1993-07-01

    Active feedback stabilization of the vertical instability is studied for highly elongated tokamak plasmas (1≤κ≤3), and evaluated in particular for the TCV configuration. It is shown that the feedback can strongly affect the form of the eigenfunction for these highly elongated equilibria, and this can have detrimental effects on the ability of the feedback system to properly detect and stabilize the plasma. A calculation of the vertical displacement that uses poloidal flux measurements, poloidal magnetic field measurements, and corrections for the vessel eddy currents and active feedback currents was found to be effective even in the cases with the worst deformations of the eigenfunction. We also examine how these deformations affect differently shaped equilibria, and it is seen that the magnitude of the deformation of the eigenfunction is strongly function of the plasma elongation. (author) 15 figs., 13 refs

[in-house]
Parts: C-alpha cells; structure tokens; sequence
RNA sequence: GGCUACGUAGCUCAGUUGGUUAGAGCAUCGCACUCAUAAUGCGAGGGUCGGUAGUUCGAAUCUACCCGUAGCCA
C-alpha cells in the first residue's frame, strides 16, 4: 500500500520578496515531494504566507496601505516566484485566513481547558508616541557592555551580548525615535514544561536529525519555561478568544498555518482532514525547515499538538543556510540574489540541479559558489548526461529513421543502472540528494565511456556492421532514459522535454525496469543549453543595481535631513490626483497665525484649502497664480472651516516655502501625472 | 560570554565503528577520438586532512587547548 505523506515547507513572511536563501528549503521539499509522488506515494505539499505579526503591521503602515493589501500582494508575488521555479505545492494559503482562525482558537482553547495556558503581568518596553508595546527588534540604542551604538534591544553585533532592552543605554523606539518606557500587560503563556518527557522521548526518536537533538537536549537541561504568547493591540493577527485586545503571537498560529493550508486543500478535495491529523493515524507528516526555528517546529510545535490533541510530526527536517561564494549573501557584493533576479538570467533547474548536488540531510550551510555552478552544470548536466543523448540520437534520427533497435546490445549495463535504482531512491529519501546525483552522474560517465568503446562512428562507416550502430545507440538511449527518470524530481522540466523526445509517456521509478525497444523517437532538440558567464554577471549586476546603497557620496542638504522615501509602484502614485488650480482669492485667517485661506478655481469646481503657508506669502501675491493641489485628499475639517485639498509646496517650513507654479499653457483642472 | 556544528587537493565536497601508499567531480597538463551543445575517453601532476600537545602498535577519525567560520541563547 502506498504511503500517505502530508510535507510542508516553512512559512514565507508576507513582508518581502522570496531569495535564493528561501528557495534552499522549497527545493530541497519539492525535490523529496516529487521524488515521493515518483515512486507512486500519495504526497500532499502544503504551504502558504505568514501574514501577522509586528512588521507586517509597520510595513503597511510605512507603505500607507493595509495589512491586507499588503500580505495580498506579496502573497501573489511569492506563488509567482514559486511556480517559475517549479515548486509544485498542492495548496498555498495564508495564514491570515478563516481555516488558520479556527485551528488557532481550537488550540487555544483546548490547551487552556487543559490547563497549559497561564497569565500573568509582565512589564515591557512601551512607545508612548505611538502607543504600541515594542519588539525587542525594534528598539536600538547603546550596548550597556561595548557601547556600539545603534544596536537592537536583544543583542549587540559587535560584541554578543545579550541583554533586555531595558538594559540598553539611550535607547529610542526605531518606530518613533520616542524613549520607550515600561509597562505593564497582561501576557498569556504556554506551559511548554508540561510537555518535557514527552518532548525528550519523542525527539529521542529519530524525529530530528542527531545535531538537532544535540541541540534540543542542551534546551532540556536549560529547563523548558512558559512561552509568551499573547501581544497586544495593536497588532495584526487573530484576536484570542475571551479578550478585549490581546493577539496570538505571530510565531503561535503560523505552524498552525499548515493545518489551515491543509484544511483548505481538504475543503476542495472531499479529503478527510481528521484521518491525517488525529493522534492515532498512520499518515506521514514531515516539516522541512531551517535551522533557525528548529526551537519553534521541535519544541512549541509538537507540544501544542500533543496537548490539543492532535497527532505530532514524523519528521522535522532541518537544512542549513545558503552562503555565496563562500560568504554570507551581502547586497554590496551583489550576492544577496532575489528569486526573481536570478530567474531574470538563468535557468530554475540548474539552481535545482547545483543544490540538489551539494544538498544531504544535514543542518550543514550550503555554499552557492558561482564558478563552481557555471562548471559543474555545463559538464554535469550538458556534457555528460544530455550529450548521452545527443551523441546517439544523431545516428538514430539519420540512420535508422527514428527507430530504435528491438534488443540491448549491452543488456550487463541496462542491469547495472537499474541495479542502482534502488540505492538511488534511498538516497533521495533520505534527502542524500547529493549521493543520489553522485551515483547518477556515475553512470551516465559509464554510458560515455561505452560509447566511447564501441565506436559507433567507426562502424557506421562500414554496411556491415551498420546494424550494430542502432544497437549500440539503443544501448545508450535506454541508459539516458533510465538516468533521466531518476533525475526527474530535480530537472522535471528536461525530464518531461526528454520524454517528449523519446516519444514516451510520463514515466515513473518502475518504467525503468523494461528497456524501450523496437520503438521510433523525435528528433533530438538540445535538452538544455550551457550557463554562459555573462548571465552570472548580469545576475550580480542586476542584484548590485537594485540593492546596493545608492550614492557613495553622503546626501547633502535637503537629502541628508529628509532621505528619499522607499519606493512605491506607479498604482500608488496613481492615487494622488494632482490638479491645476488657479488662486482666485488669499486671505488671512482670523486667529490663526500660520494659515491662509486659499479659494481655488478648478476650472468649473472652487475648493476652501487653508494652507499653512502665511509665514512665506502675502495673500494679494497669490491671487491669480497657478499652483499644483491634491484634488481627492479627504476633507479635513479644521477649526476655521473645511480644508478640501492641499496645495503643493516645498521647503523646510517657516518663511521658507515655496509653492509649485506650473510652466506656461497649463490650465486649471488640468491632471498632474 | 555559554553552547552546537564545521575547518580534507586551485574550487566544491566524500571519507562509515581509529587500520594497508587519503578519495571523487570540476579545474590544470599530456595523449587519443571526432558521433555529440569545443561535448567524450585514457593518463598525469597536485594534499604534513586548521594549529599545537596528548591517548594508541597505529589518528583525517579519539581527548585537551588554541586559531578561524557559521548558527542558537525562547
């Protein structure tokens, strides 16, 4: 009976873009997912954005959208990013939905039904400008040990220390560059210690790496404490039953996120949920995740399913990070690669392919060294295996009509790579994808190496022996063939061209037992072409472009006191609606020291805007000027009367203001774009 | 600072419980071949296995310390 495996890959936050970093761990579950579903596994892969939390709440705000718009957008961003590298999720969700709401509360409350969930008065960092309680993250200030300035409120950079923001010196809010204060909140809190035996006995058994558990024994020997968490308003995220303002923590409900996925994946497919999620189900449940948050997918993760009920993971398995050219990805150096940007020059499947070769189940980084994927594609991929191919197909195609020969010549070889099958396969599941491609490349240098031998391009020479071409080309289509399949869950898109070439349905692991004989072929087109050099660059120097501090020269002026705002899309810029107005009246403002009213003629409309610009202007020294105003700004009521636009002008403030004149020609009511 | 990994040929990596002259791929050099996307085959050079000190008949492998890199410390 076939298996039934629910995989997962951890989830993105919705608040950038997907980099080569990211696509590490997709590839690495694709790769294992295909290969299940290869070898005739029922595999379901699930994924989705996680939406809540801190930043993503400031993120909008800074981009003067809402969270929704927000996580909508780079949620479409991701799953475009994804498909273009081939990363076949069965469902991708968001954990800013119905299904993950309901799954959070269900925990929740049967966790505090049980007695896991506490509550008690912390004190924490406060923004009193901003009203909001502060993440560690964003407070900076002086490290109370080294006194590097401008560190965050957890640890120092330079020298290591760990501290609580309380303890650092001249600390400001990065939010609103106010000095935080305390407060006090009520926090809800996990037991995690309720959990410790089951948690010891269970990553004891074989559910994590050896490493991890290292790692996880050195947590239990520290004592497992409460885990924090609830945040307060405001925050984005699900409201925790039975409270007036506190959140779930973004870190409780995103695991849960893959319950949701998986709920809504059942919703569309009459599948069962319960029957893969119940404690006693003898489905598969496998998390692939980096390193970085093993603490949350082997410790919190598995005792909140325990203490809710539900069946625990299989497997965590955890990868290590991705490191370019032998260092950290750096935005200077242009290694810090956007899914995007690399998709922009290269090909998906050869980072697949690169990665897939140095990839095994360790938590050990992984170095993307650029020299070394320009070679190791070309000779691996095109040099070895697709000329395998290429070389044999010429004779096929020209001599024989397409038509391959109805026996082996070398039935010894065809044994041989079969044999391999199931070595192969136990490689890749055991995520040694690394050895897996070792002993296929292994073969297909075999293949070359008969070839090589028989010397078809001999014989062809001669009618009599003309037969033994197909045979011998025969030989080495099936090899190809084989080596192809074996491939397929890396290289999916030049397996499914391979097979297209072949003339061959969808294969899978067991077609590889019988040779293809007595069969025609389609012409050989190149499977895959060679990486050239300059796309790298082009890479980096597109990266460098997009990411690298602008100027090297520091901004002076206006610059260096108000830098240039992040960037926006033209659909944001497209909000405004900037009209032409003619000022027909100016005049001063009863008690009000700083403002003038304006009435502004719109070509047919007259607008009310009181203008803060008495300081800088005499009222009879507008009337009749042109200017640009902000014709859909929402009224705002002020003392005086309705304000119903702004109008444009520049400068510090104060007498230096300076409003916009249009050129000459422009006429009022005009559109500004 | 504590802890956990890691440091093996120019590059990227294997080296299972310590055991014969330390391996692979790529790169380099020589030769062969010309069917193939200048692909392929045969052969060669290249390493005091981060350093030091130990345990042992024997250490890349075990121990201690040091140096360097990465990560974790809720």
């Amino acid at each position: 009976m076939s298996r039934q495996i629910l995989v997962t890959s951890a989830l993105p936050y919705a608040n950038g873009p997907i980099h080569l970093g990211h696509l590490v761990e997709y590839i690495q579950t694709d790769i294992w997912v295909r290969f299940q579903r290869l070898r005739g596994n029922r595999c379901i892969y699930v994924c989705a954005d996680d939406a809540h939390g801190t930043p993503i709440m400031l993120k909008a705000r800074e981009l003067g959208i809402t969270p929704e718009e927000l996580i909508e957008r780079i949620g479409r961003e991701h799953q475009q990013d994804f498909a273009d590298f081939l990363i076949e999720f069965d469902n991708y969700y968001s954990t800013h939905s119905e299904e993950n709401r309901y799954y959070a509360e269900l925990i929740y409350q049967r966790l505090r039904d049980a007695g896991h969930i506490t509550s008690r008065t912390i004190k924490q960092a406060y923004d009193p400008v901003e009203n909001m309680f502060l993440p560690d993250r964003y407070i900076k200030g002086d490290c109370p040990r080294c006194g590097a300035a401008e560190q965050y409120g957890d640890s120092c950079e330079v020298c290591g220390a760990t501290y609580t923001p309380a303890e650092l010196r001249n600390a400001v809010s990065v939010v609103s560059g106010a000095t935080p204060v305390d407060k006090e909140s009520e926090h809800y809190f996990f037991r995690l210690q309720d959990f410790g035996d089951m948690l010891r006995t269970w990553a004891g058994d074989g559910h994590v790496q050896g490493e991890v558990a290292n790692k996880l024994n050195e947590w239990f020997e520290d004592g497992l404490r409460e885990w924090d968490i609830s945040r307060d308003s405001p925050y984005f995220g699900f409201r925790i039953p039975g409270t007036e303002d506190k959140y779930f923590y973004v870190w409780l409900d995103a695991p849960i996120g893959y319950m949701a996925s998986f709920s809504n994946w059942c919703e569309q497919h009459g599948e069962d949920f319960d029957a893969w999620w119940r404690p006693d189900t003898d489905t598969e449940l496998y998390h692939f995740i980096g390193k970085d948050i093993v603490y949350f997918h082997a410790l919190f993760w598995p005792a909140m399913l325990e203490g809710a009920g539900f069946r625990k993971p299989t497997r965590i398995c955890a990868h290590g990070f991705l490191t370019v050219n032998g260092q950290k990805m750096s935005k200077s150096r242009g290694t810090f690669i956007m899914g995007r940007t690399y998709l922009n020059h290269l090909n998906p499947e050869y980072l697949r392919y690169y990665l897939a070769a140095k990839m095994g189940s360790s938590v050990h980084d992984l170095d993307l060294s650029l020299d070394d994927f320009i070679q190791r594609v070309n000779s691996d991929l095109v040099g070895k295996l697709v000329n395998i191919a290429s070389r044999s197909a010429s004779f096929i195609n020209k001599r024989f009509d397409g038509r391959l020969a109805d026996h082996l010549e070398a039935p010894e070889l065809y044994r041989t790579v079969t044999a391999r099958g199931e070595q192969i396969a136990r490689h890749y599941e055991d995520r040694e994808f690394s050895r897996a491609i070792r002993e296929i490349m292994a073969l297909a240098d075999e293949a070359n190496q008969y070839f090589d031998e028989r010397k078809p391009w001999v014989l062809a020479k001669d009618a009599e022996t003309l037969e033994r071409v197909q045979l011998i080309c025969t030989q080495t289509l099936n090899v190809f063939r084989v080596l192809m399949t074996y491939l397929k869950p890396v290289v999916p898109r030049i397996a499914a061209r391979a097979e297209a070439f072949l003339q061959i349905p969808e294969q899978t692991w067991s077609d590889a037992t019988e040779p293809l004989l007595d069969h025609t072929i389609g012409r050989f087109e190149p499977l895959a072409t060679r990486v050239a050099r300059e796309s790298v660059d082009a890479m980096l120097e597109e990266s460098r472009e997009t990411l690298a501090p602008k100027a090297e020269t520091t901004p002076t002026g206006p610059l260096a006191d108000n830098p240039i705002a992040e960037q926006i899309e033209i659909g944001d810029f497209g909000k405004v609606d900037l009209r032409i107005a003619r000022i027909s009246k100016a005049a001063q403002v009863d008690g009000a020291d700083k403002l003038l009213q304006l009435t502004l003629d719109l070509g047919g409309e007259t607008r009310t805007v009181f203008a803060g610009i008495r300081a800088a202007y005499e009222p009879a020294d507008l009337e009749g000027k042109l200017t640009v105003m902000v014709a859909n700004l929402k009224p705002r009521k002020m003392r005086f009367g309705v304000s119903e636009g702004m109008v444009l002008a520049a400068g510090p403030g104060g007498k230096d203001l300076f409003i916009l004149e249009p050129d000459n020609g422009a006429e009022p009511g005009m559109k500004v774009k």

4. The effect of texture, heat treatment and elongation rate on stress corrosion cracking in irradiated zircaloy

    International Nuclear Information System (INIS)

    Pettersson, K.; Stany, W.; Hellstrand, E.

    1979-03-01

    Irradiated zircaloy samples with different textures and heat treatments have been tested concerning stress corrosion. Irradiated samples of Zr-1Nb, pure Zr and beta quenched zircaloy have also been investigated. Stress-relieve annealled zircaloy is even after irradiation more sensitive to stress corrosion than recrystallized zircaloy. Zr-1Nb and beta quenched zircaloy are much more sinsitive to stress corrosion than the samples with different textures. As a rule irradiated zircaloy is sensitive to stress corrosion at stresses far below the yield point. The breaking stress decreases with the elongation rate. The extension of cracks is much faster in irradiated zircaloy than in unirradiated zircaloy. There is no simple failure criterium for irradiated zircaloy. However for a certain stress and a certain elongation rate the probability for a failure before this stress is reached with a constant elongation rate can be given. (E.R.)

  5. DNA damage regulates alternative splicing through changes in POL II elongation

    International Nuclear Information System (INIS)

    Munoz, M.J.; Perez Santangelo, M.S.; De la Mata, M.; Kornblihtt, A.R.

    2008-01-01